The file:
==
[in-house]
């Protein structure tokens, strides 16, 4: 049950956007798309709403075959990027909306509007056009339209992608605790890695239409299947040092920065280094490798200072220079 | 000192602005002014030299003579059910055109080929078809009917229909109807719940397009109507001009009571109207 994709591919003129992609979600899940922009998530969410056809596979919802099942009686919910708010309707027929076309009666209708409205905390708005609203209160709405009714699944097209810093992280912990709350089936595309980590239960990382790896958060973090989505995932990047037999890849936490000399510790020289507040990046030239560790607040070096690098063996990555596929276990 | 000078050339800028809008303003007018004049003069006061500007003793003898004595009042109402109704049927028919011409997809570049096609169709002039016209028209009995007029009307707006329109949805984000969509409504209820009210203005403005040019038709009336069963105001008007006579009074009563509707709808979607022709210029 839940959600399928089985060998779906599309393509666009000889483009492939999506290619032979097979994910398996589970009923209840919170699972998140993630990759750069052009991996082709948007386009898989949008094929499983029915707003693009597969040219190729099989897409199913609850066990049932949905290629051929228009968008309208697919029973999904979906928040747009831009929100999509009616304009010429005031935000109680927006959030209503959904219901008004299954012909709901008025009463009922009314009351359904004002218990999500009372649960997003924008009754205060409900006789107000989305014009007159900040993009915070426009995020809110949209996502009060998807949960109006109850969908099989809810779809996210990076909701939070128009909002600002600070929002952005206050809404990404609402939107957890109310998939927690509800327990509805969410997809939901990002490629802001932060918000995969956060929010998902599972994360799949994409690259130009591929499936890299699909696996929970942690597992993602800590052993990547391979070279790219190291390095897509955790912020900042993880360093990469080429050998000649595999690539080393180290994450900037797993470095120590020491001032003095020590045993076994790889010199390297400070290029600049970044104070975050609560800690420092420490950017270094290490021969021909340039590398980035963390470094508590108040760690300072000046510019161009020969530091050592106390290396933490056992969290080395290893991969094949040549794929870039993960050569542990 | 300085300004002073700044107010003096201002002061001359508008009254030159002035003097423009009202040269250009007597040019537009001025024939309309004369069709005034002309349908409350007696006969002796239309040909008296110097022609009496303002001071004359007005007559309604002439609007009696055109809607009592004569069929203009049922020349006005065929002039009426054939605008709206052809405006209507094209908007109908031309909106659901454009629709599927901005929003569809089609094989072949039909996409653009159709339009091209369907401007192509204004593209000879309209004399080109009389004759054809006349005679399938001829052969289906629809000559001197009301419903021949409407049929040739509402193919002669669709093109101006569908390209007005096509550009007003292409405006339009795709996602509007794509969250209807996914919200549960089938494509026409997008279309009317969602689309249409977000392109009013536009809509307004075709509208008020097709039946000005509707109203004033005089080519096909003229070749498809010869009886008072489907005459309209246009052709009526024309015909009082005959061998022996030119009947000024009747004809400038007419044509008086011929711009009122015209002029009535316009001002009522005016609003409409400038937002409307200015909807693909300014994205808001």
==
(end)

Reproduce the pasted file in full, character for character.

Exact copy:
[in-house]
């Protein structure tokens, strides 16, 4: 049950956007798309709403075959990027909306509007056009339209992608605790890695239409299947040092920065280094490798200072220079 | 000192602005002014030299003579059910055109080929078809009917229909109807719940397009109507001009009571109207 994709591919003129992609979600899940922009998530969410056809596979919802099942009686919910708010309707027929076309009666209708409205905390708005609203209160709405009714699944097209810093992280912990709350089936595309980590239960990382790896958060973090989505995932990047037999890849936490000399510790020289507040990046030239560790607040070096690098063996990555596929276990 | 000078050339800028809008303003007018004049003069006061500007003793003898004595009042109402109704049927028919011409997809570049096609169709002039016209028209009995007029009307707006329109949805984000969509409504209820009210203005403005040019038709009336069963105001008007006579009074009563509707709808979607022709210029 839940959600399928089985060998779906599309393509666009000889483009492939999506290619032979097979994910398996589970009923209840919170699972998140993630990759750069052009991996082709948007386009898989949008094929499983029915707003693009597969040219190729099989897409199913609850066990049932949905290629051929228009968008309208697919029973999904979906928040747009831009929100999509009616304009010429005031935000109680927006959030209503959904219901008004299954012909709901008025009463009922009314009351359904004002218990999500009372649960997003924008009754205060409900006789107000989305014009007159900040993009915070426009995020809110949209996502009060998807949960109006109850969908099989809810779809996210990076909701939070128009909002600002600070929002952005206050809404990404609402939107957890109310998939927690509800327990509805969410997809939901990002490629802001932060918000995969956060929010998902599972994360799949994409690259130009591929499936890299699909696996929970942690597992993602800590052993990547391979070279790219190291390095897509955790912020900042993880360093990469080429050998000649595999690539080393180290994450900037797993470095120590020491001032003095020590045993076994790889010199390297400070290029600049970044104070975050609560800690420092420490950017270094290490021969021909340039590398980035963390470094508590108040760690300072000046510019161009020969530091050592106390290396933490056992969290080395290893991969094949040549794929870039993960050569542990 | 300085300004002073700044107010003096201002002061001359508008009254030159002035003097423009009202040269250009007597040019537009001025024939309309004369069709005034002309349908409350007696006969002796239309040909008296110097022609009496303002001071004359007005007559309604002439609007009696055109809607009592004569069929203009049922020349006005065929002039009426054939605008709206052809405006209507094209908007109908031309909106659901454009629709599927901005929003569809089609094989072949039909996409653009159709339009091209369907401007192509204004593209000879309209004399080109009389004759054809006349005679399938001829052969289906629809000559001197009301419903021949409407049929040739509402193919002669669709093109101006569908390209007005096509550009007003292409405006339009795709996602509007794509969250209807996914919200549960089938494509026409997008279309009317969602689309249409977000392109009013536009809509307004075709509208008020097709039946000005509707109203004033005089080519096909003229070749498809010869009886008072489907005459309209246009052709009526024309015909009082005959061998022996030119009947000024009747004809400038007419044509008086011929711009009122015209002029009535316009001002009522005016609003409409400038937002409307200015909807693909300014994205808001």